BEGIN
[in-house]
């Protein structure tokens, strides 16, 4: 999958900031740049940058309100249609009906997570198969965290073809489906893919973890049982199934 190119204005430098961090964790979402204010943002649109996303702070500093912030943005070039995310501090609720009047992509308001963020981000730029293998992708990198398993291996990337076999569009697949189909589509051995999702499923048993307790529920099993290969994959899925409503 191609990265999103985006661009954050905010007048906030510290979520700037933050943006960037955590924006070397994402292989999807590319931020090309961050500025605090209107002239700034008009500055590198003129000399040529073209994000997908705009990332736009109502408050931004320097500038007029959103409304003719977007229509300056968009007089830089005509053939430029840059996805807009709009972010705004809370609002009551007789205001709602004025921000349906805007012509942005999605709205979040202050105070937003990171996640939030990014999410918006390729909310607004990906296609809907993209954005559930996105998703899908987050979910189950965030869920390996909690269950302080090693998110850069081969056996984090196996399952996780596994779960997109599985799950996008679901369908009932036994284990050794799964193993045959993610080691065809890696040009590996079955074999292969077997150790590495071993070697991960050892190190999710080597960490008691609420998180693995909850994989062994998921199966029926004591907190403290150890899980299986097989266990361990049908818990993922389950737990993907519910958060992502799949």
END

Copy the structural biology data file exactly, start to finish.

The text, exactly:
[in-house]
């Protein structure tokens, strides 16, 4: 999958900031740049940058309100249609009906997570198969965290073809489906893919973890049982199934 190119204005430098961090964790979402204010943002649109996303702070500093912030943005070039995310501090609720009047992509308001963020981000730029293998992708990198398993291996990337076999569009697949189909589509051995999702499923048993307790529920099993290969994959899925409503 191609990265999103985006661009954050905010007048906030510290979520700037933050943006960037955590924006070397994402292989999807590319931020090309961050500025605090209107002239700034008009500055590198003129000399040529073209994000997908705009990332736009109502408050931004320097500038007029959103409304003719977007229509300056968009007089830089005509053939430029840059996805807009709009972010705004809370609002009551007789205001709602004025921000349906805007012509942005999605709205979040202050105070937003990171996640939030990014999410918006390729909310607004990906296609809907993209954005559930996105998703899908987050979910189950965030869920390996909690269950302080090693998110850069081969056996984090196996399952996780596994779960997109599985799950996008679901369908009932036994284990050794799964193993045959993610080691065809890696040009590996079955074999292969077997150790590495071993070697991960050892190190999710080597960490008691609420998180693995909850994989062994998921199966029926004591907190403290150890899980299986097989266990361990049908818990993922389950737990993907519910958060992502799949």